A complete integration of the four aspects of the person can be seen as running contrary to a “western/European” worldview, which some might argue compartmentalizes these aspects of people’s existence, with only some being contained within the domain of education or schooling. There is a perception that “[w]estern science has habitually fragmented and measured the external space in an attempt to understand it in all its complexity (Ermine, 1995, p.103). Ermine (1995) contends that this paradigm for understanding our existence hinders the ability to fully appreciate the holistic nature of life.
The Importance of Relationship
A recurring theme in Aboriginal perspectives of education is the importance of relationship. Relationship between teacher and student is often considered one of the primary indicators of student success for Aboriginal students. The concept of relationship also encompasses relationship to self, relationship to others (current and past) and relationship to place and space (Cajete,1994). There is a sense of belonging and relating to others. This is tied to the idea of collective identity and responsibility(Cajete, 1994; Greenwood & de Ledeeuw, 2007; Kirkness, 1998).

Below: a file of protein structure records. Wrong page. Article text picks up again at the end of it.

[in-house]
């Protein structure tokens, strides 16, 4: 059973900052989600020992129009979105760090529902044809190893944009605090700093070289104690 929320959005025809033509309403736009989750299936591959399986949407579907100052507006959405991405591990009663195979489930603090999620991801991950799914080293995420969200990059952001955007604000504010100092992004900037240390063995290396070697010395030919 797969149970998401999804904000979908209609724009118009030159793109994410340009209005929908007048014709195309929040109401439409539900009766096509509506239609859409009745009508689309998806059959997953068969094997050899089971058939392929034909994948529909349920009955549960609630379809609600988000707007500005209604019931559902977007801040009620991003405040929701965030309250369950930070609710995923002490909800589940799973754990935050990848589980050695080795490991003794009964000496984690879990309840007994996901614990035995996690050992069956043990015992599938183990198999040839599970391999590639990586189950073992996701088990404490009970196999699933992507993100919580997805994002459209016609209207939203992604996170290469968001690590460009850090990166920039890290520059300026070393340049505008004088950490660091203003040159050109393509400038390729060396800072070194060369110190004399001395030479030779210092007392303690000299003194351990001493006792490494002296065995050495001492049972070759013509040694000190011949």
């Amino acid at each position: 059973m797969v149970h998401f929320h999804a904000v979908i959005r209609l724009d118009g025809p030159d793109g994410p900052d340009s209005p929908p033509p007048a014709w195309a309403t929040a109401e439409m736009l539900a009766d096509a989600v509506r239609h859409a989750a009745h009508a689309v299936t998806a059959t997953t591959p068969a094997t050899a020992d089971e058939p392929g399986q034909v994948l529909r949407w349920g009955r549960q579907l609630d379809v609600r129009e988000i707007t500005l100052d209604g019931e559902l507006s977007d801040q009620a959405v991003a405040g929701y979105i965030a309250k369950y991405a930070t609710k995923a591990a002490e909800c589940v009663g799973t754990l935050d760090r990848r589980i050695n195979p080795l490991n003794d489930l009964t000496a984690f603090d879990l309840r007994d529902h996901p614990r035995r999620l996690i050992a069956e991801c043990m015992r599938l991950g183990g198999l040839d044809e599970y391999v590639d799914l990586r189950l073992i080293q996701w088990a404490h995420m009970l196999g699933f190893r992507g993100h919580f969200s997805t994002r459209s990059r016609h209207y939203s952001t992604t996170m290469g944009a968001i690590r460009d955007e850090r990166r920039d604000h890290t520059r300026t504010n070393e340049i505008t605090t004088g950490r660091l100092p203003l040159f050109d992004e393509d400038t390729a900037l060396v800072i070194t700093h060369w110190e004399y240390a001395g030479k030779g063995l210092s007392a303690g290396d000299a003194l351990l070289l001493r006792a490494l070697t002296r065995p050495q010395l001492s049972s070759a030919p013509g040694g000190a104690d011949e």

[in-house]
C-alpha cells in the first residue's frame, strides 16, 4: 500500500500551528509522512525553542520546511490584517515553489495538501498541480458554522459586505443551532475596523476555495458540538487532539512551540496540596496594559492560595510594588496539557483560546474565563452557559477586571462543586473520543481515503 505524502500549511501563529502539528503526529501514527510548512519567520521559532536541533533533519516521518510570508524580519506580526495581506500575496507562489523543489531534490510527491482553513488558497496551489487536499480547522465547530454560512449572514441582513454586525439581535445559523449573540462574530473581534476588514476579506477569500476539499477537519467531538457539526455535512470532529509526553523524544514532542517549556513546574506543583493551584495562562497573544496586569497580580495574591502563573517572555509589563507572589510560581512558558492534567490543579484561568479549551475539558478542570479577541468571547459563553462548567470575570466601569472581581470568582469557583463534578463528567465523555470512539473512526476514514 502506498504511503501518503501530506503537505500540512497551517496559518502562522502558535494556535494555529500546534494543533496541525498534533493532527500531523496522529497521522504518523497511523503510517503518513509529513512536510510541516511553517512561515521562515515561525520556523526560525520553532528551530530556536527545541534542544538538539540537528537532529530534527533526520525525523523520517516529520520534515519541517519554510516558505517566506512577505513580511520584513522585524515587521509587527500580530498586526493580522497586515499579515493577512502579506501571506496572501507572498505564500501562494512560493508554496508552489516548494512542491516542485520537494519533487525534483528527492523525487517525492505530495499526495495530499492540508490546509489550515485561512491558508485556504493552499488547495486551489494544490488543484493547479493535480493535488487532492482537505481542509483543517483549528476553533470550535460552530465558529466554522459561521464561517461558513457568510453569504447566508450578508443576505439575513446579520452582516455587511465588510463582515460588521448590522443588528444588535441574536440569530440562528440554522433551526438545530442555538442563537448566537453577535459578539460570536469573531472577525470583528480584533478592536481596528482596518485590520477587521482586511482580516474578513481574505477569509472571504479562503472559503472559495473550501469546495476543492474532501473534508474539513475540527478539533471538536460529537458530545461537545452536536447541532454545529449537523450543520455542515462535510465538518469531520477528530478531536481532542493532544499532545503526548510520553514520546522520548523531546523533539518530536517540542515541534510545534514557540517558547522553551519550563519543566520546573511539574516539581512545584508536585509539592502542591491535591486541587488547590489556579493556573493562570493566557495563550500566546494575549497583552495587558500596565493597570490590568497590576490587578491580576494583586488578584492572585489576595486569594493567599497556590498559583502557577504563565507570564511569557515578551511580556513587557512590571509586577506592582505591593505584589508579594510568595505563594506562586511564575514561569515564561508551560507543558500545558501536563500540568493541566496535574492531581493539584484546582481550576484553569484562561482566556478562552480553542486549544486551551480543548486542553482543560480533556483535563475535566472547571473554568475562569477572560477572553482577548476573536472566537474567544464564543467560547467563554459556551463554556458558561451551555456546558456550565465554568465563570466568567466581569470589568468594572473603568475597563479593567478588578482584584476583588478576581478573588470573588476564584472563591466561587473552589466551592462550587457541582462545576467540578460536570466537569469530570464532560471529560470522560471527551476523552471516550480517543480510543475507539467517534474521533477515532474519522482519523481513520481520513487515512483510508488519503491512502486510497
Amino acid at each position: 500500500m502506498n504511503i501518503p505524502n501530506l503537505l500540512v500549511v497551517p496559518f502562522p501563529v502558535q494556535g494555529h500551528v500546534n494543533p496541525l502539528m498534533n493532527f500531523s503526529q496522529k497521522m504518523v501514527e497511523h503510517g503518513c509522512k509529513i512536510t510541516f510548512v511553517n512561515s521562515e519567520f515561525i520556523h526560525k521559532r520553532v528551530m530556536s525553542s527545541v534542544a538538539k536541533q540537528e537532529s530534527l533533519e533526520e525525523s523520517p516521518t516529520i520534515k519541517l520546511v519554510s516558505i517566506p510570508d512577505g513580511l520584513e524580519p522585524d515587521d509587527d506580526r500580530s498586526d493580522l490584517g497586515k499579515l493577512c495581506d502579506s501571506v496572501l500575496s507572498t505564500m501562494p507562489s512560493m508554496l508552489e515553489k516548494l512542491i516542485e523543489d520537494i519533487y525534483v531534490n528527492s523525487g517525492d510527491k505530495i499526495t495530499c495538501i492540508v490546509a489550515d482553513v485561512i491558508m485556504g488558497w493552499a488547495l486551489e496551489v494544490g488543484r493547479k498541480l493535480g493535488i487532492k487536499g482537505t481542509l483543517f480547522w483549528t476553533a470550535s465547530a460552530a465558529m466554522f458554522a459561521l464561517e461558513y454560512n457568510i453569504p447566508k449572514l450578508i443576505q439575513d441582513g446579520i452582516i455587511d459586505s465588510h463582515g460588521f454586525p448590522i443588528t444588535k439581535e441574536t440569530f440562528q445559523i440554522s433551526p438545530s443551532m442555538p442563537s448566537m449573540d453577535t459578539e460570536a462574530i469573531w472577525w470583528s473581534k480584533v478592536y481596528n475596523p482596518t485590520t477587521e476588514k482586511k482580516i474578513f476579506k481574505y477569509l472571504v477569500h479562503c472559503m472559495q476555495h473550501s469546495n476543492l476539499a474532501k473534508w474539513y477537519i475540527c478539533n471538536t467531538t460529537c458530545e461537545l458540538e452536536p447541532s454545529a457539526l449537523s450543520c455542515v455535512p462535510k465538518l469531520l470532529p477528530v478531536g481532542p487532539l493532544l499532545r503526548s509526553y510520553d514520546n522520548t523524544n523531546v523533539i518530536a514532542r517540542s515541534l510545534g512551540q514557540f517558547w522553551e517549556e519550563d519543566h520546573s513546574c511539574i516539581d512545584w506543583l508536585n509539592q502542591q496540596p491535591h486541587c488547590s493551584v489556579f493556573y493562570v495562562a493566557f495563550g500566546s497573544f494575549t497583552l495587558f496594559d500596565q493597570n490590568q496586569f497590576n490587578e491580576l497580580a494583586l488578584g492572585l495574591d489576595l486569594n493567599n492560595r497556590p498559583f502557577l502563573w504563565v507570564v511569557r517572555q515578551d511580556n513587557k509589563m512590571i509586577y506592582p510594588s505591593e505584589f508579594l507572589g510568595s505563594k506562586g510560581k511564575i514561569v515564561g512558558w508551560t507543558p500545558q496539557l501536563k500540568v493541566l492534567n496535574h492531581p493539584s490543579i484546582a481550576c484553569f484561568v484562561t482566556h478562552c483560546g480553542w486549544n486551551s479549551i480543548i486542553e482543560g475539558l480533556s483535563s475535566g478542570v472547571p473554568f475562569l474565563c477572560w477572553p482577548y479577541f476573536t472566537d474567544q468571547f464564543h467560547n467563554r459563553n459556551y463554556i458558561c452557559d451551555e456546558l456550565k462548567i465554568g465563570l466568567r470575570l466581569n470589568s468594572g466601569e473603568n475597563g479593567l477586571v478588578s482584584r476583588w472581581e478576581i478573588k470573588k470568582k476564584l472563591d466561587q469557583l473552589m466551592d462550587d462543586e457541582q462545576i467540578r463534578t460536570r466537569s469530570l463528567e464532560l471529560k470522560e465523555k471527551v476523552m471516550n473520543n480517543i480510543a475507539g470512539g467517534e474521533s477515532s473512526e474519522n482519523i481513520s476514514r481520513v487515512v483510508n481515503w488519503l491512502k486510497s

Connection to Sense of Place and the Land
Living and learning is inextricably tied to sense of place and connection to the land. The community and natural environment are regarded as the “classroom”, and “land was regarded as the mother of all people” (Kirkness, 1998, p. 10). In contrast with a perception that people “own” land, is the understanding that people “belong to the land” (Hampton,1995,p.39). Education is tied to place; the two cannot be separated.
In addition, in Aboriginal worldviews, everything in the world changes in recurring cycles. The seasons change several times a year, and animals and plants have yearly cycles of migration and birth. Human life also follows a cycle; we are born, grow up, become old, die, and pass onto the spiritual world. The circle is also an extremely important metaphor in Aboriginal worldview, as it represents many things such as the interconnectedness of all things in the world.
The Canadian educational system promotes Aboriginal worldview and culture in both the K-12 system, and the post-secondary system. As jurisdiction for education resides in the provinces and territories, each Ministry of Education has its own approach.
In British Columbia, the First People Principles of Learning are being used to help guide curriculum transformation. The First Peoples Principles of Learning were articulated in 2006/2007 when the Ministry of Education partnered with the First Nations Steering Committee to develop English 12 First Peoples, a provincial grade 12 course. The Principles are:
- Learning ultimately supports the well-being of the self, the family, the community, the land, the spirits, and the ancestors.
- Learning is holistic, reflexive, reflective, experiential, and relational (focused on connectedness, on reciprocal relationships, and a sense of place).
- Learning involves recognizing the consequences of one‘s actions.
- Learning involves generational roles and responsibilities.